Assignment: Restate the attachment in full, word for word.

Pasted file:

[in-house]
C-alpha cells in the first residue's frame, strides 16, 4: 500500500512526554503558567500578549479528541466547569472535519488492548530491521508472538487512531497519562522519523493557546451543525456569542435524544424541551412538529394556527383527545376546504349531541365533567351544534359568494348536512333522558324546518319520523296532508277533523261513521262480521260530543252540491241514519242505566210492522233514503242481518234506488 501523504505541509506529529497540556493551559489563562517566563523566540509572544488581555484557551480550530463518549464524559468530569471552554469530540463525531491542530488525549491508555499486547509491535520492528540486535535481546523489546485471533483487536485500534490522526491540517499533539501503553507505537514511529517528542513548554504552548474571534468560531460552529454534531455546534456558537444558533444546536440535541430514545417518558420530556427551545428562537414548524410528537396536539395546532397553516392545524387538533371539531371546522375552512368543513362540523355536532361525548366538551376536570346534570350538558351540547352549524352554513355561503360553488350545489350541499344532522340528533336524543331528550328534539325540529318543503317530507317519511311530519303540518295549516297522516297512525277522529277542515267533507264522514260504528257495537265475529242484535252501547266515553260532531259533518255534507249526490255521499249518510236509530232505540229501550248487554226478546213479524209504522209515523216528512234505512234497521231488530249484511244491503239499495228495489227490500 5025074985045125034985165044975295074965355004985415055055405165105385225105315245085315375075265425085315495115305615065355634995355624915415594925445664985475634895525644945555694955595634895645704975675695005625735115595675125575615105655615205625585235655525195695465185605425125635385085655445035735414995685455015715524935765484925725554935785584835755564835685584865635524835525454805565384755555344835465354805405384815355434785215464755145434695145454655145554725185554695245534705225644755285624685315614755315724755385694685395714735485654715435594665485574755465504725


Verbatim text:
[in-house]
C-alpha cells in the first residue's frame, strides 16, 4: 500500500512526554503558567500578549479528541466547569472535519488492548530491521508472538487512531497519562522519523493557546451543525456569542435524544424541551412538529394556527383527545376546504349531541365533567351544534359568494348536512333522558324546518319520523296532508277533523261513521262480521260530543252540491241514519242505566210492522233514503242481518234506488 501523504505541509506529529497540556493551559489563562517566563523566540509572544488581555484557551480550530463518549464524559468530569471552554469530540463525531491542530488525549491508555499486547509491535520492528540486535535481546523489546485471533483487536485500534490522526491540517499533539501503553507505537514511529517528542513548554504552548474571534468560531460552529454534531455546534456558537444558533444546536440535541430514545417518558420530556427551545428562537414548524410528537396536539395546532397553516392545524387538533371539531371546522375552512368543513362540523355536532361525548366538551376536570346534570350538558351540547352549524352554513355561503360553488350545489350541499344532522340528533336524543331528550328534539325540529318543503317530507317519511311530519303540518295549516297522516297512525277522529277542515267533507264522514260504528257495537265475529242484535252501547266515553260532531259533518255534507249526490255521499249518510236509530232505540229501550248487554226478546213479524209504522209515523216528512234505512234497521231488530249484511244491503239499495228495489227490500 5025074985045125034985165044975295074965355004985415055055405165105385225105315245085315375075265425085315495115305615065355634995355624915415594925445664985475634895525644945555694955595634895645704975675695005625735115595675125575615105655615205625585235655525195695465185605425125635385085655445035735414995685455015715524935765484925725554935785584835755564835685584865635524835525454805565384755555344835465354805405384815355434785215464755145434695145454655145554725185554695245534705225644755285624685315614755315724755385694685395714735485654715435594665485574755465504725